But then last year, I started doing more cycling and yoga as that had become my main source of income: being a yoga teacher and pet carer who transports herself on a bicycle. Nowadays I often cycle about 20-30 miles a day, rushing from client to yoga class and I do it on a normal Dutch city bike. No lightweight racing bike for me!
I started waking up with sore knees in the morning and increasingly wrote more long lasting injuries on my list. I first accounted it to my wrongfully judged (read: excruciating) clamber up and down (read: half falling down) a very lovely (which you wouldn’t think judging my face on the photos) volcano on the island of Java. But after a few months and a check up of my awesome human and non-human physiotherapist Hilde, it seemed the problem was one I could easily fix or at least alleviate by getting me some insoles. I resisted at first, because I’m already bound to my spectacles for a clear sight and earplugs for sleeping, I didn’t want to add any extra things to my minimalistic lifestyle (and be a total dork).
Plus, wasn’t this part of getting older?! After some pressure from my parents (“Take care of your body, you only have one and you’re only 30”), after the so manieth time of waking up feeling like an old lady (and not like this one on the right!) and re-reading this very interesting article from New York Magazine about how we are wrecking our feet, I finally decided to get myself a soul – erm – insoles.
Because going to a podiatrist is a very expensive activity, I thought it would be a little bit less invasive to my wallet to first try the insoles from a customised sports- footwear oriented shop, named Profeet. And as I’m cycling so many miles a day, teaching hours of yoga, I am almost feeling comfortable calling myself an athlete. Profeet performs the same kind of foot analysis a podiatrist does and the people working there all have an (academic) background in sports- and movement science. I found on their website they also made special insoles for professional cyclists, a sport I never thought you’d need insoles for. Apparently, the way your feet are grounded also have an impact on the way you cycle. Lightbulb moment…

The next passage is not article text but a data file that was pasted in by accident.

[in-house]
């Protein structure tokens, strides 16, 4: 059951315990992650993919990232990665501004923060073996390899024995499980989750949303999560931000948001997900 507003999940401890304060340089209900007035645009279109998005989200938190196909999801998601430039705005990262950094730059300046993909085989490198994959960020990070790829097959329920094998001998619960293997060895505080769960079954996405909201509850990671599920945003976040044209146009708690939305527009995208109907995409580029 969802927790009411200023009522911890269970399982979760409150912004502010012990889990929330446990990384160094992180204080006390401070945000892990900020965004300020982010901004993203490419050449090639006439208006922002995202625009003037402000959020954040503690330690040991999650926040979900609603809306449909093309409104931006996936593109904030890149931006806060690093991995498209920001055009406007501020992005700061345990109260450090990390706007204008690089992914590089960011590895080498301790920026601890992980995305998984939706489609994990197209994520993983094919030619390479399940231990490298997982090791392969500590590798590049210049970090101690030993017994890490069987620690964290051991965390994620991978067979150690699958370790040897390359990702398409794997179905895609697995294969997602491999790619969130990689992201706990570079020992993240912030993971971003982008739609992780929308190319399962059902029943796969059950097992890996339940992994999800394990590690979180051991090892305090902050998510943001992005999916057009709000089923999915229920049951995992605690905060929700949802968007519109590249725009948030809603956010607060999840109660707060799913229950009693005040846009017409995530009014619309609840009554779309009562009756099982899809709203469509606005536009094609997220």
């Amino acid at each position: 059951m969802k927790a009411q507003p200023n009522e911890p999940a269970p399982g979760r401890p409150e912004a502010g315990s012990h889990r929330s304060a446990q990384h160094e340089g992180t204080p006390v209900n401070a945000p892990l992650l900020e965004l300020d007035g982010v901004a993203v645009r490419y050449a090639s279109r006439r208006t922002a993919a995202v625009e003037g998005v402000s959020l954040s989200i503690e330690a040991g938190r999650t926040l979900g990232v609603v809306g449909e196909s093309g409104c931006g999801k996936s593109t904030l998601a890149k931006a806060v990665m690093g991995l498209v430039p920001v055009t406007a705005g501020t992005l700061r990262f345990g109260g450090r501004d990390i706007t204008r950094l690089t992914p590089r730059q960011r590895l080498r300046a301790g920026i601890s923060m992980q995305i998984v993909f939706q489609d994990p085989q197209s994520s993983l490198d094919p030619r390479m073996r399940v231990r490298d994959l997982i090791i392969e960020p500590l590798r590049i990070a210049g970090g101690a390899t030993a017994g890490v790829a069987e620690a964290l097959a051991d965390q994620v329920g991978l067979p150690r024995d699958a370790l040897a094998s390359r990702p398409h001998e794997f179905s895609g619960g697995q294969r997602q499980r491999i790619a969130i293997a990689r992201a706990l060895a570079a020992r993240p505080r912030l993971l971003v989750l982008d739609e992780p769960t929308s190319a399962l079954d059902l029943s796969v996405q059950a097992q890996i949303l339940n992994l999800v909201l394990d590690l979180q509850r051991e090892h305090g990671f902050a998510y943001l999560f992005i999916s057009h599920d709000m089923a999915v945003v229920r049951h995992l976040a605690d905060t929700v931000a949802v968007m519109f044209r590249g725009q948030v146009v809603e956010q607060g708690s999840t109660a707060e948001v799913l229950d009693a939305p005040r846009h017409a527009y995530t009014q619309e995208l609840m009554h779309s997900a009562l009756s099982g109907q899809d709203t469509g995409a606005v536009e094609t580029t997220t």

So, I had one of the specialists there measure my feet, feel the flexibility in the joints and muscles and analyse the gait whilst walking and running. It turned out my toes were too flexible (hence the popping sound in my big toes with every step I take), the rest of my feet too stiff and my knees and hips were dropping in when walking. Furthermore, I hardly used my glutes, something I was already aware of since my Yoga Teacher Training. I had to stand bare-feet in a tub filled with what felt like chewing gum and half an hour later, my ¾ insoles were ready to go.
Now, one week after starting wearing the insoles, the pain has subsided. In my knees.
The muscles in my feet are finally being used in a proper way resulting in muscle ache, but I do feel they are getting stronger through this. It’s just a matter of training. And my booty… well, it’s finally getting the exercise it need, by walking and cycling under straight (albeit supported) legs. And it feels goooood.
I can certainly recommend the gait analysis to everyone who has any aches in the lower parts of their body, feels like they have to replace the heels of their shoes every other month or does a lot of exercises like running and cycling. You could say I'm preaching the Gospel of the Sole and Profeet is it's .
My final message is directed towards Gravity: I defy thee!
You cannot curve my spine as I have ‘bone deep strength’.
You may one day make my boobies droopy and I may have to get dentures as you work your way onto my teeth. But by that time, I will be a droopy chested, dentured, old (geeky) lady, with a nice straight spine and a glorious muscled ass!
Hallelujah - Amen!